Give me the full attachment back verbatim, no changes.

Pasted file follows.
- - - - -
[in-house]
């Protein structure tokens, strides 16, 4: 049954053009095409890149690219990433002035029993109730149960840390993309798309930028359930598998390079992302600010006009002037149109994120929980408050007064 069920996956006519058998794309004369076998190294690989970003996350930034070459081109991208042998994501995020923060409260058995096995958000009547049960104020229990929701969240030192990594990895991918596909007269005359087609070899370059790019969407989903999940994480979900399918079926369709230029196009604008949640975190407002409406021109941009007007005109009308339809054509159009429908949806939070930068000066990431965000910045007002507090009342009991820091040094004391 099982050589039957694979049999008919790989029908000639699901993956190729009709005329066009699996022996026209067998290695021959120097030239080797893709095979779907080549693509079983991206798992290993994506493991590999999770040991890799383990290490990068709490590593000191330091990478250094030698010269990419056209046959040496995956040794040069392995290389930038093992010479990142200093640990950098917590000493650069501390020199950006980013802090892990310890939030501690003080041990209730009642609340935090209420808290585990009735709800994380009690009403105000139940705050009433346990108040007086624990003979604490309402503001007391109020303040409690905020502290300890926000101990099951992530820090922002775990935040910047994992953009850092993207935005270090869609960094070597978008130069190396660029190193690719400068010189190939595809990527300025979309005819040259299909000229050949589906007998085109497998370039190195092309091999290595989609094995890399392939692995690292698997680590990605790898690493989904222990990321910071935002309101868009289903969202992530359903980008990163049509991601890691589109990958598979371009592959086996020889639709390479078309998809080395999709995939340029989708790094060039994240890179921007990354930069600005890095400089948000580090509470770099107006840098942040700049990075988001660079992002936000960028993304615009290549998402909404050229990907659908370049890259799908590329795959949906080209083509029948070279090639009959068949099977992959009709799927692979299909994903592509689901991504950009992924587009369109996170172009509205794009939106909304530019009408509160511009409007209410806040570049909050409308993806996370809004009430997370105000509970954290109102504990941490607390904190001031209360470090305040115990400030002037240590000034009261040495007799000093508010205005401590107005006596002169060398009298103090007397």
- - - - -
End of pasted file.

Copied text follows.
[in-house]
């Protein structure tokens, strides 16, 4: 049954053009095409890149690219990433002035029993109730149960840390993309798309930028359930598998390079992302600010006009002037149109994120929980408050007064 069920996956006519058998794309004369076998190294690989970003996350930034070459081109991208042998994501995020923060409260058995096995958000009547049960104020229990929701969240030192990594990895991918596909007269005359087609070899370059790019969407989903999940994480979900399918079926369709230029196009604008949640975190407002409406021109941009007007005109009308339809054509159009429908949806939070930068000066990431965000910045007002507090009342009991820091040094004391 099982050589039957694979049999008919790989029908000639699901993956190729009709005329066009699996022996026209067998290695021959120097030239080797893709095979779907080549693509079983991206798992290993994506493991590999999770040991890799383990290490990068709490590593000191330091990478250094030698010269990419056209046959040496995956040794040069392995290389930038093992010479990142200093640990950098917590000493650069501390020199950006980013802090892990310890939030501690003080041990209730009642609340935090209420808290585990009735709800994380009690009403105000139940705050009433346990108040007086624990003979604490309402503001007391109020303040409690905020502290300890926000101990099951992530820090922002775990935040910047994992953009850092993207935005270090869609960094070597978008130069190396660029190193690719400068010189190939595809990527300025979309005819040259299909000229050949589906007998085109497998370039190195092309091999290595989609094995890399392939692995690292698997680590990605790898690493989904222990990321910071935002309101868009289903969202992530359903980008990163049509991601890691589109990958598979371009592959086996020889639709390479078309998809080395999709995939340029989708790094060039994240890179921007990354930069600005890095400089948000580090509470770099107006840098942040700049990075988001660079992002936000960028993304615009290549998402909404050229990907659908370049890259799908590329795959949906080209083509029948070279090639009959068949099977992959009709799927692979299909994903592509689901991504950009992924587009369109996170172009509205794009939106909304530019009408509160511009409007209410806040570049909050409308993806996370809004009430997370105000509970954290109102504990941490607390904190001031209360470090305040115990400030002037240590000034009261040495007799000093508010205005401590107005006596002169060398009298103090007397």